Multiliteracies in ELA Classrooms

Seminar Lead – Erin Milne – We have not reached the end of civilization!

July 13th, 2014 · 2 Comments

Naomi Baron and Victoria Carrington articulate in each of their respective articles that “Standard English” is being destroyed due to the use of texting by adolescents in today’s society.  Carrington argues that “txting is clearly constructed in direct opposition to legitimate language, represented by the notion of Standard (or the Queen’s English)” (Carrington 168).  Text language, however, can better be seen as an alternative form of language and rather than perceiving this change as ‘the end of civilization’, (Carrington 161) might better be viewed as one form of literacy.


Carrington’s article begins with the discussion of a 13-year-old Scottish girl who submitted an essay to her teacher that was written entirely in ‘txt.’  The girl wrote an essay that happened to be written in ‘txt’ form.  Carrington further argues that due to the fact that the young girl was “unaware of the high stakes surrounding institutional literacy practices, she chose an inappropriate genre in which to respond to the class assignment” (Carrington 173).  In addition, Baron explains that “the shape of written language has always been as much a product of social attitudes and educational values as of technological developments” (Baron 31).  This means that the use of ‘txt’ language in a formal setting would likely be foreign for some adults because it is not something regularly seen within social realms.  Our society has not socially adjusted to the idea of using text language in formal settings and therefore is not yet prepared to accept this new form of language as a legitimate.


Written language has also largely been influenced by adolescents.  Baron states that “adolescents have long been a source of linguistic and behavioural novelty” (Baron 30).  Language has always been a part of adolescent small-group identity (Baron 30) and plays a significant role in the way that adults understand adolescents.  Text language acts as a snapshot into the lives of young students in our educational system.  If educators give students the opportunity to engage with text language in the classroom and let students know that this is in fact a legitimate form of literacy, students will be better able to shift and decode between a variety of print and visual forms.  Carrington argues that much of the meaning of contemporary text is embedded in the graphics, symbols, images and sounds that surround print” (Carrington 172).  Therefore, if educators can assist students in developing literacy skills in a variety of areas including ‘txt’, students will build the explicit skills necessary to engage with language that is continuously shifting.


So is ‘txt’ language really causing civilization to end?  In my opinion, not at all.  Knowledge of ‘txt’ language and other forms of computer-mediated forms of communication are simply empowering students and other members of society to participate and engage with others using a variety of literacy forms.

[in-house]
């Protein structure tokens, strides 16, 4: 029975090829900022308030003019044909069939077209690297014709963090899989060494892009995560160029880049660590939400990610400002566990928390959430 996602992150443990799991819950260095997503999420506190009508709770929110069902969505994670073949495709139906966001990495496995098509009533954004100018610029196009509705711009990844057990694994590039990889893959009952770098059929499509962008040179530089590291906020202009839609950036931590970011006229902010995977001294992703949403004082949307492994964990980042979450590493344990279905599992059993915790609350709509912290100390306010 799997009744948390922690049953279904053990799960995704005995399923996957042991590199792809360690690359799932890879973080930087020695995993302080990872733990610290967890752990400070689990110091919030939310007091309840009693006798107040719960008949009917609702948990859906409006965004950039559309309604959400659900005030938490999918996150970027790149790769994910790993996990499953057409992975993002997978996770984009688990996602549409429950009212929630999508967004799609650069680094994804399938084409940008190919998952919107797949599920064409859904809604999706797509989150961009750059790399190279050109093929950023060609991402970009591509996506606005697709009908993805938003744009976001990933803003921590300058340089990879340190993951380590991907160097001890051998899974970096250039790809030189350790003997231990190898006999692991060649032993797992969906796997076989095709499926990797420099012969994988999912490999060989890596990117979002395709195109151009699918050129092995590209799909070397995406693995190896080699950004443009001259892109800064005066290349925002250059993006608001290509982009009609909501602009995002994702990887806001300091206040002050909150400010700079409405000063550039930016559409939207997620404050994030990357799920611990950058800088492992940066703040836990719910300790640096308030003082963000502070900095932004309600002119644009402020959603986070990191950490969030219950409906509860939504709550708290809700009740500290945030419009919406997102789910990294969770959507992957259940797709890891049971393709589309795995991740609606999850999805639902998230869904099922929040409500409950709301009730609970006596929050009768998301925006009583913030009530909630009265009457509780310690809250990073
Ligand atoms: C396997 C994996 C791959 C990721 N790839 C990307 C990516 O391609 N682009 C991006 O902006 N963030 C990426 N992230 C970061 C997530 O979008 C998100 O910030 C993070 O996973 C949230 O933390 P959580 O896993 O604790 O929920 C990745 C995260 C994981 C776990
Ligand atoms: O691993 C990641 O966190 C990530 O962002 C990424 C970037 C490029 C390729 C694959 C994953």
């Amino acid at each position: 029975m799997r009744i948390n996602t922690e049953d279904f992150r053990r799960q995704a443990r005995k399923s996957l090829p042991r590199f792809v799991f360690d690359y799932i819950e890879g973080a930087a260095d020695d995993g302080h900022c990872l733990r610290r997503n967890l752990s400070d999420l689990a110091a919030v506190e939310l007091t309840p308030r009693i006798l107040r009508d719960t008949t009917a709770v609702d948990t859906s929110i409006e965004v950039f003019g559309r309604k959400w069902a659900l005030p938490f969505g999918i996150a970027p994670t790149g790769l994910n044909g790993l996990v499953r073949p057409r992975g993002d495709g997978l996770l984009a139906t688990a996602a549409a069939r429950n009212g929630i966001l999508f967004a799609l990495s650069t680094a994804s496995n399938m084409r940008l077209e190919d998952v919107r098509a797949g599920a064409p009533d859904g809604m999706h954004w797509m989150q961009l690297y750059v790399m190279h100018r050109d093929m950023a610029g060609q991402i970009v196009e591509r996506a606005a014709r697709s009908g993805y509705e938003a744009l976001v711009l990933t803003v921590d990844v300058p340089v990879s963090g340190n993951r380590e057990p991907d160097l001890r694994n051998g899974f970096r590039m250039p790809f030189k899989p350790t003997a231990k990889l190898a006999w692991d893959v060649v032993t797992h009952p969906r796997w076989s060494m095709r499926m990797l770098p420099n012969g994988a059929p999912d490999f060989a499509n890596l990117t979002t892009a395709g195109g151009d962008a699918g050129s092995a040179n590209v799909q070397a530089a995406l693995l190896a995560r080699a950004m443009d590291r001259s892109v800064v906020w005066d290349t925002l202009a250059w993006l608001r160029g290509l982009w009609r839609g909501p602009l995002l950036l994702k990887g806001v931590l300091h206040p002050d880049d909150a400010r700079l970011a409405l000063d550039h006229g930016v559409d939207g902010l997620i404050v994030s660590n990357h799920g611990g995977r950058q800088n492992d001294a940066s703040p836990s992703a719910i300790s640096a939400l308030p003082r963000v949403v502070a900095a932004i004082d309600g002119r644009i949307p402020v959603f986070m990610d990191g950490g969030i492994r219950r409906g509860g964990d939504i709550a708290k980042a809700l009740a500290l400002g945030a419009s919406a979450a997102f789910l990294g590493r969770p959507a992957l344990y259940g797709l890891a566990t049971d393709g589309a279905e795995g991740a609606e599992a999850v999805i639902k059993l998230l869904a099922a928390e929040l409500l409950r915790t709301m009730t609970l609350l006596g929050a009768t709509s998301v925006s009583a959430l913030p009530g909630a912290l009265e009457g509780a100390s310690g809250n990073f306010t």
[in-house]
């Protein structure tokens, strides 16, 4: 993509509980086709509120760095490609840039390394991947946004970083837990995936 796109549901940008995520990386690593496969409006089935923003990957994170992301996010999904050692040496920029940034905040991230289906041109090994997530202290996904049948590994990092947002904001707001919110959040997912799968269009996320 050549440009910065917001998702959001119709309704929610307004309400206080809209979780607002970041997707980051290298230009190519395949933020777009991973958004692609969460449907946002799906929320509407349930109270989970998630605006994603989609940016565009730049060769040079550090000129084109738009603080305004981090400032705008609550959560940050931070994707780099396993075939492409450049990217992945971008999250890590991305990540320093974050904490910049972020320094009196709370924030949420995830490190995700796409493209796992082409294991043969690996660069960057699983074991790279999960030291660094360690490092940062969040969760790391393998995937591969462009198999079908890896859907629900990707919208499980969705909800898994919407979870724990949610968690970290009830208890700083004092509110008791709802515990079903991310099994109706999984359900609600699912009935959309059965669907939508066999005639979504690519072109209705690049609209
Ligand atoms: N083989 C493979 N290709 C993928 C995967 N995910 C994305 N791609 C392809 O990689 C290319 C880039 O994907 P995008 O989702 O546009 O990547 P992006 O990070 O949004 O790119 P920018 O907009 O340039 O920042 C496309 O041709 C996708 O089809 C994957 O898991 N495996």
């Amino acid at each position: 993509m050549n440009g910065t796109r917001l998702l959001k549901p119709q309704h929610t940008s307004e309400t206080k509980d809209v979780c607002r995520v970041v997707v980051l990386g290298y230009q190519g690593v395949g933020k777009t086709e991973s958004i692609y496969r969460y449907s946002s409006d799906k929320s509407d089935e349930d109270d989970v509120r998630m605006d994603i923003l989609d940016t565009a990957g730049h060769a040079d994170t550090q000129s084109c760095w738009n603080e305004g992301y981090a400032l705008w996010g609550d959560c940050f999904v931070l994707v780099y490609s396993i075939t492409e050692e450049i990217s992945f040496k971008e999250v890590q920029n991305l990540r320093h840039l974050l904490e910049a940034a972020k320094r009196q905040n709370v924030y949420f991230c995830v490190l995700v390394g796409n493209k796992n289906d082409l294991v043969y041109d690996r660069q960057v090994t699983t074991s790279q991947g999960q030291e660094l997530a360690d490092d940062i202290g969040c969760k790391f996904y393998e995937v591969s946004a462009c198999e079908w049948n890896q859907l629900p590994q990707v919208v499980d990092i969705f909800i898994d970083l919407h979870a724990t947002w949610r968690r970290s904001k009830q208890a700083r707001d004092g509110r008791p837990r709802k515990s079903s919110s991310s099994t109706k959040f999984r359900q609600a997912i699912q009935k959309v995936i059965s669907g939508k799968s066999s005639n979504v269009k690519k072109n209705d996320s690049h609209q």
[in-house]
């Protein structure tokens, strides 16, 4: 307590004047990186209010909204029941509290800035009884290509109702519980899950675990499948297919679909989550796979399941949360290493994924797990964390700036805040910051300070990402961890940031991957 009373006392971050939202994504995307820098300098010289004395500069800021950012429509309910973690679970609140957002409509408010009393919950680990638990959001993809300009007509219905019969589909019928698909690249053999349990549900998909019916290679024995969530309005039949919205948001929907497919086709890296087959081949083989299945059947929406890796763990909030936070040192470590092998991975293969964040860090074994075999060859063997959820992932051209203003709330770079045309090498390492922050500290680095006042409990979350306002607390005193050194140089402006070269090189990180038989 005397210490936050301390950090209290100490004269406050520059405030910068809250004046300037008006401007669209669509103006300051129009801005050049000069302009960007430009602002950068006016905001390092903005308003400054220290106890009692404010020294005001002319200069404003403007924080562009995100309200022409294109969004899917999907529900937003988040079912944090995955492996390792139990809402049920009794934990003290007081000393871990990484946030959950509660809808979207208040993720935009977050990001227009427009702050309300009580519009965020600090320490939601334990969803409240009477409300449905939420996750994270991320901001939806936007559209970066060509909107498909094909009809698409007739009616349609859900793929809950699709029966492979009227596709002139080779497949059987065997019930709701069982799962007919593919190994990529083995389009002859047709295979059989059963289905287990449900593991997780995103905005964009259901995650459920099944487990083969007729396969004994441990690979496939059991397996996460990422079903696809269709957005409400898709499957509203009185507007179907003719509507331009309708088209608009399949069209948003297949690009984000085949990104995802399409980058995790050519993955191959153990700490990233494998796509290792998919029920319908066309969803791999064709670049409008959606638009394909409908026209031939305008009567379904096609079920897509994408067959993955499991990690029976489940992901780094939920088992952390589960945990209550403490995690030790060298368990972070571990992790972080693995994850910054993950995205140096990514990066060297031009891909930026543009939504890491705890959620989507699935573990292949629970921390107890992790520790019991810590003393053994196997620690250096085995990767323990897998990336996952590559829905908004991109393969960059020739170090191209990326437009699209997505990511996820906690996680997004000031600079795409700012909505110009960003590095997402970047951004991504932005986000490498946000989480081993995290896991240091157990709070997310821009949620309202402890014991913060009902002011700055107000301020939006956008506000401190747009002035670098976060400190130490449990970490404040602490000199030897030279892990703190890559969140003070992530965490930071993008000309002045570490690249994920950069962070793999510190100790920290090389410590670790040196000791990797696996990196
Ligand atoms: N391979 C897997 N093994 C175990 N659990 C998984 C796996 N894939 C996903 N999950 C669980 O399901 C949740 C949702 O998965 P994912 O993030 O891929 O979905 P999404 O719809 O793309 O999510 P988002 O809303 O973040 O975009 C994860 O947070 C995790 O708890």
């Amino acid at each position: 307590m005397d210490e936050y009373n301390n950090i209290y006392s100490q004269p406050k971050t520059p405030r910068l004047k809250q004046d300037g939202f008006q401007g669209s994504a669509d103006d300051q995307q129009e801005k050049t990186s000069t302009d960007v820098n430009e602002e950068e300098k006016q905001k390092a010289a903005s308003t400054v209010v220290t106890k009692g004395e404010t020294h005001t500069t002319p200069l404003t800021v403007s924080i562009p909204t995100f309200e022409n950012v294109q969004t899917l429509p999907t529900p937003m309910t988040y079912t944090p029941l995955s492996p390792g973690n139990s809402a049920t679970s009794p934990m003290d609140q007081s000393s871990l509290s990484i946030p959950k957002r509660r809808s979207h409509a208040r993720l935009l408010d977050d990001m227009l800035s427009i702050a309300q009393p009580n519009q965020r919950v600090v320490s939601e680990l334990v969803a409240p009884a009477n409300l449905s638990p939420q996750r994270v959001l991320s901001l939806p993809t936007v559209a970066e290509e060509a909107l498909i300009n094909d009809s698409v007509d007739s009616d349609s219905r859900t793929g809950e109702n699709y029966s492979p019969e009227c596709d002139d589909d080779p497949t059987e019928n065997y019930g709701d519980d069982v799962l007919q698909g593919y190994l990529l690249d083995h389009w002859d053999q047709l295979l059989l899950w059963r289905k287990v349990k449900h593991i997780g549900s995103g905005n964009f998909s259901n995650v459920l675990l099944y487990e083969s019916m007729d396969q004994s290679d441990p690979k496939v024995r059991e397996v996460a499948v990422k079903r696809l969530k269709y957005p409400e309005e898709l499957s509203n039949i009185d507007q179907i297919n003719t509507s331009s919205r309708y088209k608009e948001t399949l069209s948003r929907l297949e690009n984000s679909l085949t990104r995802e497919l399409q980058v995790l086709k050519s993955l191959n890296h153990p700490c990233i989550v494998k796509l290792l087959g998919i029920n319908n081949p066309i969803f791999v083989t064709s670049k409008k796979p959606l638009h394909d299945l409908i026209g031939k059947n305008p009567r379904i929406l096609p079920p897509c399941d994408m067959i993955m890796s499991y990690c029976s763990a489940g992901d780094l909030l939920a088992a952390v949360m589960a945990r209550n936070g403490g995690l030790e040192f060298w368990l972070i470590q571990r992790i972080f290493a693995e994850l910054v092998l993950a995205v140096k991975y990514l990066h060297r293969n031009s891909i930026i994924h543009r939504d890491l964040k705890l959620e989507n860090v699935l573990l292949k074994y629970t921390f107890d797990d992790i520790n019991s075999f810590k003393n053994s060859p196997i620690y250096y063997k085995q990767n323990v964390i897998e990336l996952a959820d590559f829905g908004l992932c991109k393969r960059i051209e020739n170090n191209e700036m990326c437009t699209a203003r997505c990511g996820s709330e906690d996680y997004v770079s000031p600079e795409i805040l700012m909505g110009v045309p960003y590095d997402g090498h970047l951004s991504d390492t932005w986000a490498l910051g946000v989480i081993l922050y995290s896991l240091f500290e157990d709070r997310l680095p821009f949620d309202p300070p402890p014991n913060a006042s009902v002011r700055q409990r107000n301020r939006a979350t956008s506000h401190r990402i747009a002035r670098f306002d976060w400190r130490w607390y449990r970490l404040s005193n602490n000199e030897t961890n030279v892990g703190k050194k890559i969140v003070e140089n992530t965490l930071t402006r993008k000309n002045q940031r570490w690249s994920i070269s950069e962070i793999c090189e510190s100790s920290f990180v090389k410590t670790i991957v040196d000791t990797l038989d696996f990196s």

Erin Milne



Baron, N.S. (2005). Instant messaging and the future of language. Communications of the ACM, 46(7), 30-31.

Carrington, V. (2005).Txting: the end of civilization (again)? Cambridge Journal of Education, 35(2), 161CCC175.


Tags: Presentation · Seminar Prompts

2 responses so far ↓

  • elaineyhk // Jul 14th 2014 at 1:50 pm

    I agree that “txting” is not the end of civilization. I think it is important for teachers to recognize txting as a legitimate form of literacy and not simply hold “standard text” as the paragon of acceptable forms of writing. I also agree with the common theme running through both of the articles that teachers should teach students to differentiate between when it is appropriate to use informal and formal registers of writing.

  • kevinsolis // Jul 15th 2014 at 1:57 pm

    “Txting” is just another form of communication that comes from the time when we were limited to 180 characters in one message, another kind of English if you will. We have multiple forms of English. Nowadays, you won’t see many teenagers “txt” anymore because of how far mobile technology has come since the arrival of T9 texting for the cellphone. Things like autocorrect and swipe key allow mobile users to type in full sentences, much like how when we were taught in elementary school to type with all of our fingers and as we grow up we only end up using two or three; or similarly how we are taught to write in cursive in elementary school but for the most part we abandon its use later on in life. “txting” is not the end of civilization, moreso that it is simply a method of communication.

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